Ahhhh, my first trip to Shenandoah National Park, in northern Virginia. Living just one state to the south and seeing waterfalls in nearly 20 states, it would be assumed that this place would be checked off the list years ago. But, just like the Great Smoky Mountain National Park in my home state, I often opt to avoid the large crowds that these places attract. In late May 2022, the climate was just right, the leaves had just the right blend of that pretty fresh spring green, and lot of recent rain in previous days, made it the perfect time for a midweek trip to finally explore some waterfalls in Shenandoah National Park.
After setting up a room to stay in Harrisonburg, VA, I was off to the great Skyline Drive. It runs something like 105 miles along the mountain tops of the Shenandoah National Park. It pretty much seems to parallel Intersate 81 about 30 miles to the west, way down in the valley. This Skyline Drive is similar to its brother just to the south, the Blue Ridge Parkway. These two are actually the same road meaning that one takes off where the other ends. The biggest difference is that the Skyline Drive charges $30 per car for 7 days, while the BRP does not. While disturbing at first, I later learned the next day while the fog temporarily lifted, that the Skyline Drive is prettier and much better kept up than the Blue Ridge Parkway. Is it worth it? Maybe so, I think I am split on the issue.
Anyway, I accessed the Skyline Drive from US 33 leaving town headed east. Once there, I headed north on the Skyline Drive. It was an incredibly foggy, soupy afternoon up there, and visibility was minimal. I was asking myself why I was up there, and doing this. I made it as far to the Dark Hollow Falls Trailhead which is very close the Harry Bird Sr Visitor Center around mile marker 50.7. This was good enough for me, I was tired of driving through the thick fog, and need to take a break and hike.
The trailhead had some nice info about the hike, listing it as 1.4 miles round trip and moderate. The official listing from the National Park Service can be seen here: HTTPS://www.NPS.gov/thingstodo/dark-hollow-falls.htm It is steep, all downhill getting there, which means all uphill getting back. While steep, its nothing compared to some other places I have been. The shortness really limits the difficulty here. It was however quite wet, which made the descent somewhat slippery. The trail follows Hogcamp Branch, which is the source of the waterfall. The stream seemed way to small to support any kind of waterfall of any magnitude. Boy was I wrong thinking this. About halfway down, just before the steepness picks up, I came to this. The view of the top….certainly NOT the view I came to see.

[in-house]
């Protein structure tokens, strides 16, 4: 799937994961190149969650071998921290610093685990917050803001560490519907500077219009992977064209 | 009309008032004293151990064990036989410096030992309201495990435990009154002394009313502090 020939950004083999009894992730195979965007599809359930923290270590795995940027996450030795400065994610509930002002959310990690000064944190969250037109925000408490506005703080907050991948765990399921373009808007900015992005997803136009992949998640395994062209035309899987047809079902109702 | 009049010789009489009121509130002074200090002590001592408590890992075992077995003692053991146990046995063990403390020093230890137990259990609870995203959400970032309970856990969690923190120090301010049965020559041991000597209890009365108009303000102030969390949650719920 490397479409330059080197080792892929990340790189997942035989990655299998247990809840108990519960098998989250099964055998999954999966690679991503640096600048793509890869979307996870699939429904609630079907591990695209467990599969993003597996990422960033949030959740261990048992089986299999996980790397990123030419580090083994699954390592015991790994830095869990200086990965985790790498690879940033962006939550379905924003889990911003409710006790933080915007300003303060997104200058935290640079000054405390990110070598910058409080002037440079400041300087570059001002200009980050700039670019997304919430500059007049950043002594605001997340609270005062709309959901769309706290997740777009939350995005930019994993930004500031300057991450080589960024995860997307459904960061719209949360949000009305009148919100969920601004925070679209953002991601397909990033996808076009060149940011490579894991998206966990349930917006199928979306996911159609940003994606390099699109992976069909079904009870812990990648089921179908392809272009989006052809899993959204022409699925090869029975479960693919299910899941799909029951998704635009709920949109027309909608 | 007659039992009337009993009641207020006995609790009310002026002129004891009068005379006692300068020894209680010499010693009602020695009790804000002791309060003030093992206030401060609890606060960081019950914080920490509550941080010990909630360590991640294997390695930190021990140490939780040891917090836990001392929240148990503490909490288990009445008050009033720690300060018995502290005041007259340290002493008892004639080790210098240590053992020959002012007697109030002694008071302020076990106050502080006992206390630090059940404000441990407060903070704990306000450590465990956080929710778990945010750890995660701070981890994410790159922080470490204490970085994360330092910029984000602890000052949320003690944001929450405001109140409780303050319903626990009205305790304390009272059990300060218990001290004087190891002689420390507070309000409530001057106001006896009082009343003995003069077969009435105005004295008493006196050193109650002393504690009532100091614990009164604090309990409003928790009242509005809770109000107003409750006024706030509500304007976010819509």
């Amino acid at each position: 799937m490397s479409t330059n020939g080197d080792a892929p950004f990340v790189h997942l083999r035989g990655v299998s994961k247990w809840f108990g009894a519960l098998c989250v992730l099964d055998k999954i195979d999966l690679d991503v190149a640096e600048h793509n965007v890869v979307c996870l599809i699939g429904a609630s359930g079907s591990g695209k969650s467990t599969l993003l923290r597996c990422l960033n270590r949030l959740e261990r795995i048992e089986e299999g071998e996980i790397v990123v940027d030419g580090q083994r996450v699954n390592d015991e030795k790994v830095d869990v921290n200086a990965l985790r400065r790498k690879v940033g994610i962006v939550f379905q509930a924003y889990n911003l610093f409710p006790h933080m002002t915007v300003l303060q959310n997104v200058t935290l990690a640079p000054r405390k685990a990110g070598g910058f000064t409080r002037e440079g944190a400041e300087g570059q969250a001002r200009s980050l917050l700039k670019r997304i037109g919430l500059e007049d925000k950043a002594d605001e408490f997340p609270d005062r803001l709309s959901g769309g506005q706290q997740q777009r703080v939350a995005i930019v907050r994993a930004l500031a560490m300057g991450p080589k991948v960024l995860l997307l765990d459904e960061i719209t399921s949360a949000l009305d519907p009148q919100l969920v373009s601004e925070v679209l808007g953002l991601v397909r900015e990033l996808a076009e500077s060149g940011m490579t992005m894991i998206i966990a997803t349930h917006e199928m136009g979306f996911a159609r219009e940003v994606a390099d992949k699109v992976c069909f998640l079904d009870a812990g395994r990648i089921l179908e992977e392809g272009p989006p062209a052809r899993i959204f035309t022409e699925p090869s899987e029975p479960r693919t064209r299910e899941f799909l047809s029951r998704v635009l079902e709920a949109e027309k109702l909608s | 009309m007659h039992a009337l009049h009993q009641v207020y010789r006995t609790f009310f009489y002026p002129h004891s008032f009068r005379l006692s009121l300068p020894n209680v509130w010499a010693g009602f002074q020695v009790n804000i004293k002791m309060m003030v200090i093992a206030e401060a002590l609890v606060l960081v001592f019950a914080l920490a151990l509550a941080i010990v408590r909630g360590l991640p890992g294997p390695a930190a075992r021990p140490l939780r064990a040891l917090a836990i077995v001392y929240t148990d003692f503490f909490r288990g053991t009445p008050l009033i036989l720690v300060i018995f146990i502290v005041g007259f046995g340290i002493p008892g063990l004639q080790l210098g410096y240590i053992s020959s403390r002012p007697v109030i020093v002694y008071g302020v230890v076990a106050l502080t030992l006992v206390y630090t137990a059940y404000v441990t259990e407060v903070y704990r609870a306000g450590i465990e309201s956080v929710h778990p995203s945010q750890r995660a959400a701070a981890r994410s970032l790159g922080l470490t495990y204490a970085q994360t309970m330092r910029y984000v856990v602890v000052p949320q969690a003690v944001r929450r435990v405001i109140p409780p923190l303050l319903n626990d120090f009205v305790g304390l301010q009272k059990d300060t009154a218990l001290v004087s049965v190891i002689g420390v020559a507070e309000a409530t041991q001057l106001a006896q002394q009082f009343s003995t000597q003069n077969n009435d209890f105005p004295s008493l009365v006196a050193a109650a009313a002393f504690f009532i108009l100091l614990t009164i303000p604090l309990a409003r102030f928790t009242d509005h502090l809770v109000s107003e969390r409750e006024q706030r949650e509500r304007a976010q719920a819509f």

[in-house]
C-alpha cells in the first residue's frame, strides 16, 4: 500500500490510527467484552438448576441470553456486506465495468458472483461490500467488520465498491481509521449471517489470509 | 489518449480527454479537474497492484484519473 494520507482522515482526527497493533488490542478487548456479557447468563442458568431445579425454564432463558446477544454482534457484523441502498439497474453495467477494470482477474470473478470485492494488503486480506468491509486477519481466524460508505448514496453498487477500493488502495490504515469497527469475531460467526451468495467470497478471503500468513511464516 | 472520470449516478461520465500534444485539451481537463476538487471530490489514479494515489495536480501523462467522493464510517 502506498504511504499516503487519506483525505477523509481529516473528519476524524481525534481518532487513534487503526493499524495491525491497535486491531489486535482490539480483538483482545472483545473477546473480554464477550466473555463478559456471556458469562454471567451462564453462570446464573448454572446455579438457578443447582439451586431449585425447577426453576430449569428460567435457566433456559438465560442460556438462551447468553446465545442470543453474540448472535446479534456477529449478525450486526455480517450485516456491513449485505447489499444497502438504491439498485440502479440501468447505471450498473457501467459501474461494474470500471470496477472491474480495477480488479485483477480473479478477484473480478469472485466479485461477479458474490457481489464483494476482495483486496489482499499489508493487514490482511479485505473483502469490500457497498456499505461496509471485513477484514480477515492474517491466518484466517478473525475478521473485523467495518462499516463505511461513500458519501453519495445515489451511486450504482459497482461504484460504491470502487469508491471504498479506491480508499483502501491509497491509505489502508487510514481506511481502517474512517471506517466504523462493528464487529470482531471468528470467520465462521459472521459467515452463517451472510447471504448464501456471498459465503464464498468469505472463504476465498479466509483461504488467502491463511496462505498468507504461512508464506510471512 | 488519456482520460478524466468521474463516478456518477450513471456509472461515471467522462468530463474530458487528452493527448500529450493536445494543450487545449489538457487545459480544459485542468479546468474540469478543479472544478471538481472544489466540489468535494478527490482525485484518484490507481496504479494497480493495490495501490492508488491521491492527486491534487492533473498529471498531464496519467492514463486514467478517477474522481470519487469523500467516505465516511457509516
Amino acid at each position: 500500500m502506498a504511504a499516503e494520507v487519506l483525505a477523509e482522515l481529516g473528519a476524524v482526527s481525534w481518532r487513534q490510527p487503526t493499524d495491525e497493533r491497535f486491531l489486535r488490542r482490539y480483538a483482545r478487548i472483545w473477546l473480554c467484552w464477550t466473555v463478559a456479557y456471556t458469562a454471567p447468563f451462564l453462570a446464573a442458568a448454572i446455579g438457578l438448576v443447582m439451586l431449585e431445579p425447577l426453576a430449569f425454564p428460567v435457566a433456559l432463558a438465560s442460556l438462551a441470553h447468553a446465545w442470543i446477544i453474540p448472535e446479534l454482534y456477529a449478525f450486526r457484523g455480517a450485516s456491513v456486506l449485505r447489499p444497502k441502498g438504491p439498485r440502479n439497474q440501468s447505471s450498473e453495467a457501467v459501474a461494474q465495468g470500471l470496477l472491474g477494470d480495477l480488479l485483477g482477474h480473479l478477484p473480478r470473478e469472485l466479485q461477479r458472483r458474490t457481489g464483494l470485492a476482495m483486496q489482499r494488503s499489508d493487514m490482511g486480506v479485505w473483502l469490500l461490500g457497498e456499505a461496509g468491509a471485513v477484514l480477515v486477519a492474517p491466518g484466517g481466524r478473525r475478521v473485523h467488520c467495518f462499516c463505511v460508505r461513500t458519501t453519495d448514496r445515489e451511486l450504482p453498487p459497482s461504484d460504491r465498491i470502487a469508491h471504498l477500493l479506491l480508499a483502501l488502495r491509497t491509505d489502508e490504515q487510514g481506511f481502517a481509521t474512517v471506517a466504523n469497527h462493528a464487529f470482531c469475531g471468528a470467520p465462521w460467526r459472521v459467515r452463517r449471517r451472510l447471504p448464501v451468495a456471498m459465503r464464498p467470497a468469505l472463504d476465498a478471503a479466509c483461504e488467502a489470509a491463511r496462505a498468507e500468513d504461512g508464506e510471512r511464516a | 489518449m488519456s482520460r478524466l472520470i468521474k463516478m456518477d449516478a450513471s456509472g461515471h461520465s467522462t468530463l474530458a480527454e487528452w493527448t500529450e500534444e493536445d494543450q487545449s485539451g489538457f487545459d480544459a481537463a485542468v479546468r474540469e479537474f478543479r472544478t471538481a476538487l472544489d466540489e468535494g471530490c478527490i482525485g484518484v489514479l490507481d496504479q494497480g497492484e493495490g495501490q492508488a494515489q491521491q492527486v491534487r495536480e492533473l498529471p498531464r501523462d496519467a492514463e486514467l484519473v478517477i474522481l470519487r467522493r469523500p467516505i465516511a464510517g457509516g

So, down I went. After some steep downhill trekking and a few switchbacks, there it was…..Dark Hollow Falls. It was a thing of beauty with lots of water flowing. It was certainly better than I was expecting. I do like surprises like this. This was a great introduction to the waterfalls of Shenandoah National Park.
This is listed as a 70 ft waterfall, and I was amazed. It was so much nicer in person than the photos I flipped through. As a plus, the photography conditions were nearly perfect. With all the rocks being wet, getting a good place to set up for photo taking was a tiny bit challenging, but I was able to put something together.
There was a smaller waterfall just below the main drop which was also just gorgeous, especially with the larger one just in the background. I navigated some more wet rocks and found a position to photograph theses. After this, that was about it. I returned to the car, hufffing and puffing a tad but nothing too bad. I then headed back to the city of Harrisonburg for dinner, rest and a full day of exploring planning for the next day. The three images of Dark Hollow Falls are available for purchase on a variety of formats and gift ideas. Please check out my site Https://chris-berrier.pixels.com if interested.